St. Thomas Aquinas indicates that developing the virtues of prudence, justice, fortitude, temperance, faith, hope, and love is the only way to move from knowing God’s will to choose to do God’s will. With the virtues, the intellect and the will forge a worthy partnership that stirs one into a dignified life. To be sure, this is not an “easy peasy” process for it involves a trial full of ups and downs calling to mind Jesus’s encouragement to “pick up your cross daily.” Yet, by cultivating the virtues doing God’s will becomes one’s primary calling. After a while, your actions will become congruent to God’s desire. However, without virtue, it is practically impossible to both know and do God’s will. Sadly, developing virtue has become a lost art in our lazy, pleasure-seeking world. Faced with the bombardment of rotten ideas from the culture one can lose his focus on the Holy Spirit which, in turn, makes him incapable to muster up any advancement in virtue. Society has created a debasing picture in which the good and beautiful are masked while the grotesque becomes front and center. Faced with this reality man resembles that line in Proverbs – as a dog returns to its vomit, so too do people turn back to their vices (Proverbs 26:11). Therefore, it is crucial to sharpen one’s spiritual senses in the midst of this chaotic world for the virtuous life to get off the ground.

Another indication we can have in doing God’s will is St. Paul’s advice in Galatians (5:22-24). Here, he tells us to examine the fruits of the Holy Spirit. And the effects of the Spirit are: love, joy, peace, patience, kindness, goodness, faithfulness, gentleness, self-control. In short, when one is doing God’s will, he’ll experience a calm contentment all the while the world around him is bursting with a restless rage. Pressed with this difference, we must ask if our interior disposition resembles being at ease (even with the knowledge of the destitute state of the world), or is our inside inflamed with the fury of a disgruntled bully. If the former, then you are likely on the right track of God’s will. If the latter, chances are you are not doing God’s will.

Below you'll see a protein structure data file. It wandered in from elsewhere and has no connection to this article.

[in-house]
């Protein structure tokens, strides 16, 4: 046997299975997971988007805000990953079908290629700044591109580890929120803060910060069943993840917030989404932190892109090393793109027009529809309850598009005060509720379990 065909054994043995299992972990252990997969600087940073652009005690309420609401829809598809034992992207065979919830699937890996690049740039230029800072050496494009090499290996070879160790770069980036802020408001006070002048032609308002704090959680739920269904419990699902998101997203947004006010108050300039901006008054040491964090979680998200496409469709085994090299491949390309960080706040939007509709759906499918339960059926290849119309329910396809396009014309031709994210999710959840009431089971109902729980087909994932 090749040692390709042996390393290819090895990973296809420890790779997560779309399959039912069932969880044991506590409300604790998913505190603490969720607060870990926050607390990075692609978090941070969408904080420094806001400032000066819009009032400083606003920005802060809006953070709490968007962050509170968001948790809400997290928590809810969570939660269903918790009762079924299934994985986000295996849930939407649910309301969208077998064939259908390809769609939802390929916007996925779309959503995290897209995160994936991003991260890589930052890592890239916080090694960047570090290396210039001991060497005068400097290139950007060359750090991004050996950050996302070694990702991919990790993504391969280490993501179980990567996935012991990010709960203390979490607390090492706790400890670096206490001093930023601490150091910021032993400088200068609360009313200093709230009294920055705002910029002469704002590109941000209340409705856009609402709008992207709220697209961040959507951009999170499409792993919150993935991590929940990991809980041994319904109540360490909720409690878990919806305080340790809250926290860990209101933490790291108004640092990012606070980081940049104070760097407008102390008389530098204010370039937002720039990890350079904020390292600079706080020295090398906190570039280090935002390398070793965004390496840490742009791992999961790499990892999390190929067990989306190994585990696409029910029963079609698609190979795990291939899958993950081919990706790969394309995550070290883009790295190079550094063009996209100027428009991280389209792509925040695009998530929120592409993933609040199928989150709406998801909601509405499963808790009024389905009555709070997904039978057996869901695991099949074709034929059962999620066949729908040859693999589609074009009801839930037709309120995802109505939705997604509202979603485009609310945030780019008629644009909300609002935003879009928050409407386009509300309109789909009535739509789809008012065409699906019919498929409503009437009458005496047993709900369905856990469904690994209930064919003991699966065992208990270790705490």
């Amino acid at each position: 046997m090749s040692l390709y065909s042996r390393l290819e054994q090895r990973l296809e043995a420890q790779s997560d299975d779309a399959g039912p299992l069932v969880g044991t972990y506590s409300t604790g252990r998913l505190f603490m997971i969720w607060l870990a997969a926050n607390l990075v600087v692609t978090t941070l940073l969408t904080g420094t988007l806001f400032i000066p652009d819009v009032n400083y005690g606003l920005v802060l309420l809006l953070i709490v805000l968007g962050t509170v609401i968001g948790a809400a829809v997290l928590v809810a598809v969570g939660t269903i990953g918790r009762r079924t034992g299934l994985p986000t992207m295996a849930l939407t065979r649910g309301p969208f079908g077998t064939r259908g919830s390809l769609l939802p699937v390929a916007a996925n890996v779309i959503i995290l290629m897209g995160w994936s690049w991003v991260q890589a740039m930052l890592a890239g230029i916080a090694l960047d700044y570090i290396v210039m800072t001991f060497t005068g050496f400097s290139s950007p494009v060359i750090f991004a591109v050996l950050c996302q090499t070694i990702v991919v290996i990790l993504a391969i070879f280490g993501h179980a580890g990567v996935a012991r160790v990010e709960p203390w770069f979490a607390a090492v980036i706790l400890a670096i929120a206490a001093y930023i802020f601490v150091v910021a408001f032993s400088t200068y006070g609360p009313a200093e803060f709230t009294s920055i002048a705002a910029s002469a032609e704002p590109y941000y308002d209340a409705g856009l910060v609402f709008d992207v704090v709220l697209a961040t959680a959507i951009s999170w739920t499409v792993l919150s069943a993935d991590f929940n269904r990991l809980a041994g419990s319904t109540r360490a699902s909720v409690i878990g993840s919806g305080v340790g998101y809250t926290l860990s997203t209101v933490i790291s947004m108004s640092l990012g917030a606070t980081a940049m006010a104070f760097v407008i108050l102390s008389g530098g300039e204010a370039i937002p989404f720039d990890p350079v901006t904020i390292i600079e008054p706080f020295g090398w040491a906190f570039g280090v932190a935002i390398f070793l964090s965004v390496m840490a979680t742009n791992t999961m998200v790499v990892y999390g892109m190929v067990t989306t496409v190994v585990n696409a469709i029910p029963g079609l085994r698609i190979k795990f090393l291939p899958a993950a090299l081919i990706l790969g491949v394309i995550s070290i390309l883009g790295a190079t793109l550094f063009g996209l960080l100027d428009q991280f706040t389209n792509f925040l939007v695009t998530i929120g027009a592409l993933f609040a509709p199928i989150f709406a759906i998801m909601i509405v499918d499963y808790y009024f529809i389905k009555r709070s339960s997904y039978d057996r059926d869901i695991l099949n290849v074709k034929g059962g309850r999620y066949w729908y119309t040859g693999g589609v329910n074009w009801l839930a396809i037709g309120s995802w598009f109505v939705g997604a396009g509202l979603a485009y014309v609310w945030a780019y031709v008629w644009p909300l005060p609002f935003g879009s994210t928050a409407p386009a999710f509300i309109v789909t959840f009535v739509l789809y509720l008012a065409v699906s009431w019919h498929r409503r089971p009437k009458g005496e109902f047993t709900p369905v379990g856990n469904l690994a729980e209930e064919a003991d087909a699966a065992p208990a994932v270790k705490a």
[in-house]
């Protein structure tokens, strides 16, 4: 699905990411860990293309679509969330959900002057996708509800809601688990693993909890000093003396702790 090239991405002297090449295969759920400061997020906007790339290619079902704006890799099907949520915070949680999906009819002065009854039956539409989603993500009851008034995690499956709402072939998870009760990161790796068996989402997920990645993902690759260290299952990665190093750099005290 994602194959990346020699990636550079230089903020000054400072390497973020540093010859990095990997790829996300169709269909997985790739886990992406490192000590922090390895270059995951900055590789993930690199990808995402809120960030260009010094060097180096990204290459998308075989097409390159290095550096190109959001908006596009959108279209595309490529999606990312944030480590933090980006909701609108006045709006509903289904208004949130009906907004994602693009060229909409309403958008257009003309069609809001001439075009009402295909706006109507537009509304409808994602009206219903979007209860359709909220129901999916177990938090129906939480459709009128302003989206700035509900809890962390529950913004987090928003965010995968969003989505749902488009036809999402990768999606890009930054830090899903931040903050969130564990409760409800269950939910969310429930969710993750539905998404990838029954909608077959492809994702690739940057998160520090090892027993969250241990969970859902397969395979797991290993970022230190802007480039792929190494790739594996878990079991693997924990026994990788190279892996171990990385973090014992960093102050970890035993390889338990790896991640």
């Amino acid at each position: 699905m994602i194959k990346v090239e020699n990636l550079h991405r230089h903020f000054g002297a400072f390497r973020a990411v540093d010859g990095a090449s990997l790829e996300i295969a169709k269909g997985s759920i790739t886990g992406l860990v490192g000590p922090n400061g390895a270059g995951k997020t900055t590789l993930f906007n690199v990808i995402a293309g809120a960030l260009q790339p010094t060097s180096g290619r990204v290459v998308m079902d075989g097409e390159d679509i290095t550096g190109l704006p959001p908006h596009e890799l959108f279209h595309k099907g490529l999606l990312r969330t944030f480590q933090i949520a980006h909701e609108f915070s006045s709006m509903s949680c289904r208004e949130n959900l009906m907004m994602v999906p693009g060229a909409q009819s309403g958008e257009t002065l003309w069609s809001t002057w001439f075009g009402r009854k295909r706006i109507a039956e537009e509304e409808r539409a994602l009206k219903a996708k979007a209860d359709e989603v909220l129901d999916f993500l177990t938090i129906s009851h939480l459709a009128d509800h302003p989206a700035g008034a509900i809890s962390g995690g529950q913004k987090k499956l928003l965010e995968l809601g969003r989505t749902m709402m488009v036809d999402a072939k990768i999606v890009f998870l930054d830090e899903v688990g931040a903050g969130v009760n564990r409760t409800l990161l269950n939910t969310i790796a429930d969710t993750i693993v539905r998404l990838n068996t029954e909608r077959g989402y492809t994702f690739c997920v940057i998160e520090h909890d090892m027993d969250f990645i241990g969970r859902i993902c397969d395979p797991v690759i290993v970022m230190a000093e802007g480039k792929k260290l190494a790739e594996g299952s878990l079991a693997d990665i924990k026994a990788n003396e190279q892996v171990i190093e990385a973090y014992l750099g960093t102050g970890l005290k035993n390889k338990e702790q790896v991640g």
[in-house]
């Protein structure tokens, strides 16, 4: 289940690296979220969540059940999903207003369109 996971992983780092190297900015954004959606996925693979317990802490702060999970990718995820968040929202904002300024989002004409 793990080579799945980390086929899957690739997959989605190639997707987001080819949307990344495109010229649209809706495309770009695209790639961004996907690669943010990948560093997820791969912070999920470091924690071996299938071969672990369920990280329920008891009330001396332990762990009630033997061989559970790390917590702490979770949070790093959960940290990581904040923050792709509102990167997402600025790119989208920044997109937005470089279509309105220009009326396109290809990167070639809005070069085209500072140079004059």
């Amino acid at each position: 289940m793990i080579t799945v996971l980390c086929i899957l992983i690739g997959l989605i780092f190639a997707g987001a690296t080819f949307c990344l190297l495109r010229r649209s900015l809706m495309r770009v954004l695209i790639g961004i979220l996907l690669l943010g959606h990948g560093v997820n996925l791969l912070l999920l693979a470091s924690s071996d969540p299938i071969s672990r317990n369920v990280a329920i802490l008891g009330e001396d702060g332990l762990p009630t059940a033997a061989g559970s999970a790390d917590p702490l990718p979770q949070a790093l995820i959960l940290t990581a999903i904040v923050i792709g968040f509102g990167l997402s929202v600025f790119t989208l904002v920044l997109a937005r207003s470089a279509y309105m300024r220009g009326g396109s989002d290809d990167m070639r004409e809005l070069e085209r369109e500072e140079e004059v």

We are accustomed to getting a direct answer quickly in our modern times. Yet, knowing God’s will involves a strenuous effort that exerts your mind and calls you to act in the opposite direction of our fallen nature. There is no quick and easy response in contemplating Divine matters.

While it’s difficult for one to fathom God’s will at all times, these nuggets of wisdom from the saints undoubtedly provide us simple yet profound answers to this vital question.